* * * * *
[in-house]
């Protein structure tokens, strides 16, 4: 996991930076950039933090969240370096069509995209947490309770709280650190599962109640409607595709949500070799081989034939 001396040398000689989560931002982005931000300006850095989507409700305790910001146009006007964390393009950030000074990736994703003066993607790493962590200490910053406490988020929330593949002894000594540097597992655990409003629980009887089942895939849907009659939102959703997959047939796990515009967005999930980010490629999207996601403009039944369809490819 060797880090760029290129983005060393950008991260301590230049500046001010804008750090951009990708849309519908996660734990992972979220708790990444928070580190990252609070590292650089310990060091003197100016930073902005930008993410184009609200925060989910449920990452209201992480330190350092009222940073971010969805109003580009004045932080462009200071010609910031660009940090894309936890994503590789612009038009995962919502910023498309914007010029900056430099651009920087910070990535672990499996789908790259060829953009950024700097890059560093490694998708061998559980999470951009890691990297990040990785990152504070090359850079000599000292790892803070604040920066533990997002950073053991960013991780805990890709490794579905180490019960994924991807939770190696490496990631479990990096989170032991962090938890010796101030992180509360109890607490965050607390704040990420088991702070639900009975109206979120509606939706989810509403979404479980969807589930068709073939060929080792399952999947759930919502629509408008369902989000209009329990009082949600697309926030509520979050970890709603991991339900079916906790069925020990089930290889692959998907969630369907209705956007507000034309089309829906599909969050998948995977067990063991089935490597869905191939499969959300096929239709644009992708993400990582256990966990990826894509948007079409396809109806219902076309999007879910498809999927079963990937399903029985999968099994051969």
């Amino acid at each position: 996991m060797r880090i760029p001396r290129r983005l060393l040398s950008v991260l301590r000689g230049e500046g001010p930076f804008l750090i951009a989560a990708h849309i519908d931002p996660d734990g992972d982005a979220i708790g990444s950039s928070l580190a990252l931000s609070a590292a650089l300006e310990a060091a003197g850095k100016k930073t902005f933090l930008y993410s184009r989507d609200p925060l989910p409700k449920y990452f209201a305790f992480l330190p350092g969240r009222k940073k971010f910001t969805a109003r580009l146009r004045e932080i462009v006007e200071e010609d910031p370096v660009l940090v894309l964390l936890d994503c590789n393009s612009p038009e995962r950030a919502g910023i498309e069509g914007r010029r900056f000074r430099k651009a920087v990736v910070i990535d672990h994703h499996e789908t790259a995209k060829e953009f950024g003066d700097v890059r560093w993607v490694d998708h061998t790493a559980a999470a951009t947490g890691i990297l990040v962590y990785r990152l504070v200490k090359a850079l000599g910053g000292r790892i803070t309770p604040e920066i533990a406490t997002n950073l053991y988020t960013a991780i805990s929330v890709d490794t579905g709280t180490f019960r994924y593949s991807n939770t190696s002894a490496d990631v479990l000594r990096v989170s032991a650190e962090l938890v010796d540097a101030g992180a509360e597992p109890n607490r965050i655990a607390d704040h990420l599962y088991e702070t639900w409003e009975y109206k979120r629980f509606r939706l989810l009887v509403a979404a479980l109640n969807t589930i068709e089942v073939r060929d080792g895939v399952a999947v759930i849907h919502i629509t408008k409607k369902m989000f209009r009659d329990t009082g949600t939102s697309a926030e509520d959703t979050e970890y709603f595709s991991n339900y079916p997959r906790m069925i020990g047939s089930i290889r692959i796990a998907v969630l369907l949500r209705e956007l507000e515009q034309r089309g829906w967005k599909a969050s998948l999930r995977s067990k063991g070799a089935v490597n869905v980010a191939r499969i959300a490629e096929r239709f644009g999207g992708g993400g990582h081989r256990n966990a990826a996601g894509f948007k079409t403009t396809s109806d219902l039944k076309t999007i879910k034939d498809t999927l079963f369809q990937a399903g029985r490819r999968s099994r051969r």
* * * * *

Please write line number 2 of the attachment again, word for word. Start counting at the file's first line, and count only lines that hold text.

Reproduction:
């Protein structure tokens, strides 16, 4: 996991930076950039933090969240370096069509995209947490309770709280650190599962109640409607595709949500070799081989034939 001396040398000689989560931002982005931000300006850095989507409700305790910001146009006007964390393009950030000074990736994703003066993607790493962590200490910053406490988020929330593949002894000594540097597992655990409003629980009887089942895939849907009659939102959703997959047939796990515009967005999930980010490629999207996601403009039944369809490819 060797880090760029290129983005060393950008991260301590230049500046001010804008750090951009990708849309519908996660734990992972979220708790990444928070580190990252609070590292650089310990060091003197100016930073902005930008993410184009609200925060989910449920990452209201992480330190350092009222940073971010969805109003580009004045932080462009200071010609910031660009940090894309936890994503590789612009038009995962919502910023498309914007010029900056430099651009920087910070990535672990499996789908790259060829953009950024700097890059560093490694998708061998559980999470951009890691990297990040990785990152504070090359850079000599000292790892803070604040920066533990997002950073053991960013991780805990890709490794579905180490019960994924991807939770190696490496990631479990990096989170032991962090938890010796101030992180509360109890607490965050607390704040990420088991702070639900009975109206979120509606939706989810509403979404479980969807589930068709073939060929080792399952999947759930919502629509408008369902989000209009329990009082949600697309926030509520979050970890709603991991339900079916906790069925020990089930290889692959998907969630369907209705956007507000034309089309829906599909969050998948995977067990063991089935490597869905191939499969959300096929239709644009992708993400990582256990966990990826894509948007079409396809109806219902076309999007879910498809999927079963990937399903029985999968099994051969």